Masai Mara Wildebeest Migration
The red oat grass landscape had got taller than the Masai Mara wanted. The long rains had been heavy, longer than usual. The grazers preferred the grass short. The likes of the buffalo, the indiscriminate grass feeders grazing even on the tall and coarse grass, could not keep it sawn-off. The Masai Mara would be happier for shorter plains. It would be less hide and seek for us to show off the park’s splendor. There was the eager desire for the grass mowers of the Mara to arrive.
It is known, or at least the passed pattern has shown that the energetic, mooing, dust raising wildebeest migration trains arrive in Masai Mara anytime from the month of June to July. This year, heeding the call, the migrating stars did not dillydally. From the first week of June, the world did not have to wait any longer than necessary having booked the best seat to the annual spectacular show. The wildebeest migration leaves the Mara for Serengeti National Park in the months of October/November.
Our plan had been to check-in to our hotel before going on a game drive. As it was, this did not happen without a wildebeest migration experience first. We had to make our way through thousands of grazing wildebeest accompanied by hundreds of zebra. There was no way they could have been somewhere out of the way to be found out by us later. Close to 2 million of these migrating partners arrive in Masai Mara.
Day 2, waking early, the bush greeting was a sneak peek at a sunrise that was unceremoniously covered by the clouds. The wildebeest river crossing was on our minds. The Masai Mara can treat you to a variety. One evening and one morning there and the big cats especially kept coming to find us. Two female lions started the day with a morning hunt; one going after the prey – a zebra, while the other watched against the balloon safaris underway in the dawn sky.
We checked into/checked under a balanite tree for our picnic breakfast. The Masai Mara plains offered us pictures galore; the plains game, the wildebeest grazing, then the wildebeest at the river bank showing every sign – the itch to descend into the water and cross over. The waiting began. We took position – the best place to view them across the river. We waited. We waited until we had to drive back to the hotel for lunch.
The immense congregation of close to 2 million wildebeest otherwise known as gnu does not all arrive in the Mara at the exactly the same time. The routes taken by the herds may vary from season to season but the general pattern remains the same. There are those that arrive from the Loita plains adjacent to Masai Mara. When the wildebeest are in the Serengeti National Park between the months of December to May, they calf within the same period. Their mating and birthing is synchronized. At that time, there is good grass in Serengeti. It is when the grass dries that the wildebeest begin moving west in Serengeti (from the south east where they first settle) – and then northwards to the Masai Mara, arriving after the long rains season with thousands of young ones.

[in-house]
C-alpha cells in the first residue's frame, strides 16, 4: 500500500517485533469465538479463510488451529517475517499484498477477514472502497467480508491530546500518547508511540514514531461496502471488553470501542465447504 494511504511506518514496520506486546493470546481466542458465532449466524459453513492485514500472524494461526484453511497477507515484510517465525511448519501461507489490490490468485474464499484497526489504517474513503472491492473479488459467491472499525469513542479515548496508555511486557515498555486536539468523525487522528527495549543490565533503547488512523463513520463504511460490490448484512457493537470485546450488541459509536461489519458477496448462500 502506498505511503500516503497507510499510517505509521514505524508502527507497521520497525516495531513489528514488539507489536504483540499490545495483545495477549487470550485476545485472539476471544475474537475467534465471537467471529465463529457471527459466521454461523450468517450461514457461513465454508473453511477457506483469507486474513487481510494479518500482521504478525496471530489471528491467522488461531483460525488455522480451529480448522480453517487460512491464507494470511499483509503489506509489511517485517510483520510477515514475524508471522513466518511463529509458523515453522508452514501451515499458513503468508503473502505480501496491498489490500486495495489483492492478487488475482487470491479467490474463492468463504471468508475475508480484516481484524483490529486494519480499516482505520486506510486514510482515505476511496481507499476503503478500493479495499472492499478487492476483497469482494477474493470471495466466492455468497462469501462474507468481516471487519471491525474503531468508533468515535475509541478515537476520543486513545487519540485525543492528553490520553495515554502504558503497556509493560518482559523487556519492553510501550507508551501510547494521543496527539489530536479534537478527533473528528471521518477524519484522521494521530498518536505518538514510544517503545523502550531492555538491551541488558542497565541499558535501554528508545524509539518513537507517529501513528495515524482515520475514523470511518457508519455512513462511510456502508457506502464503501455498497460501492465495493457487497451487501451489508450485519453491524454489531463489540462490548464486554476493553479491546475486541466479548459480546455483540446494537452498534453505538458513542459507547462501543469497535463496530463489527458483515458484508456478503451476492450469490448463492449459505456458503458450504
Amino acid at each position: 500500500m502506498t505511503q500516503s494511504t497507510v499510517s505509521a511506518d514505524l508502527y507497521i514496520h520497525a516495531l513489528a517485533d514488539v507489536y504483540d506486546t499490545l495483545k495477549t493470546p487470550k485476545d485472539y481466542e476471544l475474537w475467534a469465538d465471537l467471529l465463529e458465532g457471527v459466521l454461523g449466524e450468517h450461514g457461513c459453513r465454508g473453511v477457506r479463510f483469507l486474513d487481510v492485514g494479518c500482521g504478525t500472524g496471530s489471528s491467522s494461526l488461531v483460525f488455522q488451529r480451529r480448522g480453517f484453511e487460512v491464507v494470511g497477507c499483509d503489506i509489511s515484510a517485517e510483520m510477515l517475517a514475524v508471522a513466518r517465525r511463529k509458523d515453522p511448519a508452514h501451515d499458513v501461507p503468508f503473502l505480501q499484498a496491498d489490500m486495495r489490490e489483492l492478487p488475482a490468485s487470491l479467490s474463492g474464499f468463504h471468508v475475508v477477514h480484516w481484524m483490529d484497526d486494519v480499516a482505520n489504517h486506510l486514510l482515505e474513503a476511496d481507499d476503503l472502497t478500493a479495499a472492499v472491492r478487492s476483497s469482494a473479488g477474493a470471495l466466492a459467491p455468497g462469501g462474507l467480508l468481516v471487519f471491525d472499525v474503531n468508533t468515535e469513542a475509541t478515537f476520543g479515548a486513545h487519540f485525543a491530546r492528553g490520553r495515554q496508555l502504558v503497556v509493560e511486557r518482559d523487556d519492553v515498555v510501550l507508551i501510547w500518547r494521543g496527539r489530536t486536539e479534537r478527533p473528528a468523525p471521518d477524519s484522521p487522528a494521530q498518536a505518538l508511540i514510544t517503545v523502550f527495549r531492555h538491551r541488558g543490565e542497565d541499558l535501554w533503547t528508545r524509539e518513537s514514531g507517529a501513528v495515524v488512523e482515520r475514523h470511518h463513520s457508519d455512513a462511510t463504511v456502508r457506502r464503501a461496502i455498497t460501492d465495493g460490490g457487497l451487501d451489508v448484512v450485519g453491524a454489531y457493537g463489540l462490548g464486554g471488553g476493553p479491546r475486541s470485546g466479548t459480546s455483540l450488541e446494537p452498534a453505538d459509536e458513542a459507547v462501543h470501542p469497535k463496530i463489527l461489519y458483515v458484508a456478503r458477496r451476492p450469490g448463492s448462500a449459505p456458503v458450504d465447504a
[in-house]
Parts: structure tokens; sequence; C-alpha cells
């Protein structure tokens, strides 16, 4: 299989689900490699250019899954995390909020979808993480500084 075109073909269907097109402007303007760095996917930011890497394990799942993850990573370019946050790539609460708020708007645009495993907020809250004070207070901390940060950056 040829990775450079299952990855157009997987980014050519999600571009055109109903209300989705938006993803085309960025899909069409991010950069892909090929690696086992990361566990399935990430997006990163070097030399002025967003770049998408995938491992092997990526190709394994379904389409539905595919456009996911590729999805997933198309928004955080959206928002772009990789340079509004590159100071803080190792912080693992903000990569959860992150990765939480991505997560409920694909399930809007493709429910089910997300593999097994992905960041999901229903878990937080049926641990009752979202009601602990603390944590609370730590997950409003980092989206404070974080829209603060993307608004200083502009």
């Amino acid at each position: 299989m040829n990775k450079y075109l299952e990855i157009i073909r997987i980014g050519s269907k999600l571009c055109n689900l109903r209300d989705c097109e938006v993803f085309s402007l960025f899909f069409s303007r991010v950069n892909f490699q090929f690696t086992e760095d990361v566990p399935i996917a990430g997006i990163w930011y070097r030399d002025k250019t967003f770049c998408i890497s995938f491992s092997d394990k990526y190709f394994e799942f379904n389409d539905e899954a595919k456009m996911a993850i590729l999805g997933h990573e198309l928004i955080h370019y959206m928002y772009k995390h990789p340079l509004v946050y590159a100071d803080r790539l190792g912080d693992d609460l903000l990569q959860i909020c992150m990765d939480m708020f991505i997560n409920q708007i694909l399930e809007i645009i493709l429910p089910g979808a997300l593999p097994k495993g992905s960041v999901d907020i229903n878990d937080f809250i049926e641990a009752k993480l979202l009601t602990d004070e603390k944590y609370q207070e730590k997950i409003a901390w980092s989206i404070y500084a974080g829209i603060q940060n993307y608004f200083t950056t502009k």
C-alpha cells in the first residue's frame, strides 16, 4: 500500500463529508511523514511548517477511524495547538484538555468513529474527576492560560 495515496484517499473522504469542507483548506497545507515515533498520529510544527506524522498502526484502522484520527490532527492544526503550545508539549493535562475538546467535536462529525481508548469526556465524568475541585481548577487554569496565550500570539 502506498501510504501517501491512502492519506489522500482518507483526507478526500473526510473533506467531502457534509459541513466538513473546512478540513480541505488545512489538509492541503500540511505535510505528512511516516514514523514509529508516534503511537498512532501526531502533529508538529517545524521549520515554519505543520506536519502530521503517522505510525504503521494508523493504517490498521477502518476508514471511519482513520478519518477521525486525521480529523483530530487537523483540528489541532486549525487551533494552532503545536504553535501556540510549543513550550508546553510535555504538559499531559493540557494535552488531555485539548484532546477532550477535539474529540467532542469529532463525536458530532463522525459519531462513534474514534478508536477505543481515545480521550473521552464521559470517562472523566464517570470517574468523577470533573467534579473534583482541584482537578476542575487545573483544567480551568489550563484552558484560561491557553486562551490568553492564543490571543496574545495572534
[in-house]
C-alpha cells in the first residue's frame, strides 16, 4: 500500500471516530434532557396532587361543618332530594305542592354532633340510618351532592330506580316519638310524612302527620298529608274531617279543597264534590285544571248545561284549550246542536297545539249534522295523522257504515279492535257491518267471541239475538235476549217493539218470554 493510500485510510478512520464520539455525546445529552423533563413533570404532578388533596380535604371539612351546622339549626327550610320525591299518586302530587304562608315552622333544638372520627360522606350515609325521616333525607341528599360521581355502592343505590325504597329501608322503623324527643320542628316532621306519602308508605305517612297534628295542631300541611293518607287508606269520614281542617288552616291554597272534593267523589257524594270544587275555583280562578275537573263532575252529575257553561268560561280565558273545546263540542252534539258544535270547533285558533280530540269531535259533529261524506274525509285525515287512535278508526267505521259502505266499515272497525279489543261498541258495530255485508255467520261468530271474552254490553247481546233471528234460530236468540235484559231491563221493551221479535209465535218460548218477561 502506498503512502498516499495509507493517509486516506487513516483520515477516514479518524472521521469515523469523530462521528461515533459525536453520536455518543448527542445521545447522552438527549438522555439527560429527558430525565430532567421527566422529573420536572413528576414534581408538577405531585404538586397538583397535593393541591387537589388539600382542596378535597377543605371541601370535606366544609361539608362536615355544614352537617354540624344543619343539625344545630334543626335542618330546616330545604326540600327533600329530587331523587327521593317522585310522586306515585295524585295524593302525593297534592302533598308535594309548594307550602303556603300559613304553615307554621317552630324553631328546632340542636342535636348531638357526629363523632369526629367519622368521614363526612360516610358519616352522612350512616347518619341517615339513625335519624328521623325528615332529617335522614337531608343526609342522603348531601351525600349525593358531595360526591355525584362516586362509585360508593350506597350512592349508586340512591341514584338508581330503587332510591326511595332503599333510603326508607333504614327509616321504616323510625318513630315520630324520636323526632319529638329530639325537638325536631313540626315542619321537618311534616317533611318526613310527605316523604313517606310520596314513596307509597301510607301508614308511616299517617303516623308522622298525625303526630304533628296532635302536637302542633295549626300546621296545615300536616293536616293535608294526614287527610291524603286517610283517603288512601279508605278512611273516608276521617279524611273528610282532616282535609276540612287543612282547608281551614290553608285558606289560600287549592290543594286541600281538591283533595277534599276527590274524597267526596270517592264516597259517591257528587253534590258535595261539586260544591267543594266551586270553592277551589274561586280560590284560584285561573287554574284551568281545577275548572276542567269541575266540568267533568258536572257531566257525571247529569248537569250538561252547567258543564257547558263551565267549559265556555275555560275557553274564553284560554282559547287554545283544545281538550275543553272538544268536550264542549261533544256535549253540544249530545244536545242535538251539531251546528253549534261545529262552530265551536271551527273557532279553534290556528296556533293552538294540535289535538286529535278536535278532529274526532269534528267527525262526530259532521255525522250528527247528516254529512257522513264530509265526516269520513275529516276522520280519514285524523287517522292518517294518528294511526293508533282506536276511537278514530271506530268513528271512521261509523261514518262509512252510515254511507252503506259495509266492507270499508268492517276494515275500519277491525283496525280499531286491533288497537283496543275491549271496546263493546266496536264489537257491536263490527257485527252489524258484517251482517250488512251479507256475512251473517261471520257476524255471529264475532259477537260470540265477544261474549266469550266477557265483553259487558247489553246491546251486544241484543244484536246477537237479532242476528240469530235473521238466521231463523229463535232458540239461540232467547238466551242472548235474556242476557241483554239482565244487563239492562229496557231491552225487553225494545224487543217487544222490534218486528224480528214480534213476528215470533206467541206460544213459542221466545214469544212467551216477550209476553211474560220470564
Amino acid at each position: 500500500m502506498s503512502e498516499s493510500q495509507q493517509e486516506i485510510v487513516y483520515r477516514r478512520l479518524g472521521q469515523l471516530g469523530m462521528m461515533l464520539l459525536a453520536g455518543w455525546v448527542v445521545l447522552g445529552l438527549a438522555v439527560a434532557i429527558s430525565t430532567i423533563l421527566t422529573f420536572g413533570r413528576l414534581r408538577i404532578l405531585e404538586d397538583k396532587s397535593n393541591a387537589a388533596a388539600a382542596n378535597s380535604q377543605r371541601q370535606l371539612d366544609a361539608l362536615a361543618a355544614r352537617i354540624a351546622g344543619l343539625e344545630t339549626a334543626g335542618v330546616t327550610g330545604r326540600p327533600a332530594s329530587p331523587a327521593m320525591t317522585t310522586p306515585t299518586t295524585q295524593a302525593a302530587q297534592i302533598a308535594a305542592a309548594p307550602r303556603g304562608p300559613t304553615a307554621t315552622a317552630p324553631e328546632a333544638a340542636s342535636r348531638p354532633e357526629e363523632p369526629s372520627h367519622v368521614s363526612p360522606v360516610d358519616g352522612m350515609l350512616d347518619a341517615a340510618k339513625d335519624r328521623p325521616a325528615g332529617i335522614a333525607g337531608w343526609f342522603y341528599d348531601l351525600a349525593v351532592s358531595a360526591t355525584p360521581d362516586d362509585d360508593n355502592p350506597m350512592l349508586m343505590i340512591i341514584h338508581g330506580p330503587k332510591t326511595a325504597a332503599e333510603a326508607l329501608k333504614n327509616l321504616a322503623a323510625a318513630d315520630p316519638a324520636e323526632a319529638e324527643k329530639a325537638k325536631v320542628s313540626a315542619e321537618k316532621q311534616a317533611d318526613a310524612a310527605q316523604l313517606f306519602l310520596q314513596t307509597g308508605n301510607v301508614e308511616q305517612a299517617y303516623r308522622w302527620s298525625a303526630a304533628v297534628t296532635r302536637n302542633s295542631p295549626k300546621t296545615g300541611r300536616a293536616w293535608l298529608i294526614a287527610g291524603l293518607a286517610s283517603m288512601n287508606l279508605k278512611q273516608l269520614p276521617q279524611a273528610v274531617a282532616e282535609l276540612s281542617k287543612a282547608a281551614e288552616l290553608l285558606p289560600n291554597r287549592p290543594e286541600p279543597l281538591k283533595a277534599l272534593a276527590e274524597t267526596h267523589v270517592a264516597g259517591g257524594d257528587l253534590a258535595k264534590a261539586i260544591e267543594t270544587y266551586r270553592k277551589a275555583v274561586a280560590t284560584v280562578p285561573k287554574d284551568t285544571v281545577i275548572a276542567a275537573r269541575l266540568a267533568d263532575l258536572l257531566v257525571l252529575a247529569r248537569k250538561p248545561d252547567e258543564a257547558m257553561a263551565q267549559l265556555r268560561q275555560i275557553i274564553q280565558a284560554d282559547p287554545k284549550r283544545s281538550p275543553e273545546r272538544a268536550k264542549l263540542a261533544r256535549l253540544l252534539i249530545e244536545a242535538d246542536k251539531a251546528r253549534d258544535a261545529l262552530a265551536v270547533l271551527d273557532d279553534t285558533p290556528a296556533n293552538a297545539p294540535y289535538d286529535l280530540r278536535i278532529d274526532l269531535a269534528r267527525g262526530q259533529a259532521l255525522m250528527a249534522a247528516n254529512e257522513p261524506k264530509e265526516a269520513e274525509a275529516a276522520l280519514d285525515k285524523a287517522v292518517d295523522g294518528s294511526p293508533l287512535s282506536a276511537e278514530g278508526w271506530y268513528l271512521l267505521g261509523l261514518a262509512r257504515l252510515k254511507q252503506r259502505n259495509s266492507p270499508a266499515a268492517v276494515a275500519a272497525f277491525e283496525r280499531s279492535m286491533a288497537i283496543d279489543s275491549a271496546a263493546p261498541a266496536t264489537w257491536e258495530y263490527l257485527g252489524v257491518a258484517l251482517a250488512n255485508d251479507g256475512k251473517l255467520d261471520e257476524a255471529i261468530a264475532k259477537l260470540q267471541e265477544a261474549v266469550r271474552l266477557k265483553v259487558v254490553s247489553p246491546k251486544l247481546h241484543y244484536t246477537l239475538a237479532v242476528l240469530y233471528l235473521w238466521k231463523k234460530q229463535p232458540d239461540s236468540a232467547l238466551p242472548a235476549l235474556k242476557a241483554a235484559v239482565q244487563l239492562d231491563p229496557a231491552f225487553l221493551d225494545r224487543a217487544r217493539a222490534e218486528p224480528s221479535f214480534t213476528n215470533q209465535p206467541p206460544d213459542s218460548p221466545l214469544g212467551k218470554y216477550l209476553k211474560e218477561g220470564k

Day 3, leaving our hotel after breakfast, we took packed lunch with us ready to set base at a crossing point. Sometimes it needs patience to witness a wildebeest river crossing. The gnu come to a “crossing decision” faster where the banks are worn. Where there is steepness, they linger longer before taking the brave plunge in.
The male lion we saw fast asleep, hearing us, ignoring us, tummy ballooned, and the motionless nile crocodiles on the Mara river banks were telling that as Masai Mara feeds the wildebeest, the wildebeest feed Masai Mara. The vultures were busy all over the place, following the migration, cleaning out the carcasses both on the plains and in the river.
The drive to the river side got us passing a herd of about 200 buffaloes. The gregarious wildebeest had set the trend and everything else followed suit. Including the big number of safari vehicles on both sides of the river waiting like us for that spectacular crossing moment. As the morning hours turned to noon, we decided to have our lunch in the vehicle. Moving away would mean losing our strategic position. 1:30pm – the river crossing began and did not stop for the next one hour. That was how large the herd was – crossing, breaking, crossing…2:40pm and we agreed that we had seen enough for the day -captured enough on camera.
Forward a few weeks later, I was back in Masai Mara for a long consecutive stay there. A fortnight with two different Africa Getaway tour groups. The play in the wild had only got better. The 396 km long Mara river meanders across the Masai Mara National Reserve and the greater Mara. The wildebeest having to go either way of the river offered us 11 massive river crossings on this trip. Chases, captures, feastings, we witnessed, and photographed to our fill – also prizing the moment an African rock python consumed a Thompson’s gazelle. The young of the wildebeest fell to predators over and over. Aside from them, the hunters still hunted the usual herbivores.
What Masai Mara presented in the wildebeest migration season rings in the words of our tour leader/tour planner on this safari – professional international photographer Ashish Parmar, of Ashish Parmar Photography Tours (African Getaway Tours), who has many times visited Masai Mara – his favorite park in Kenya. Of the last day of the safari he said, “I can easily say that today I have made some of the best images in my 15 years of wildlife photography.” Plenty said there about Kenya’s jewel in the crown.
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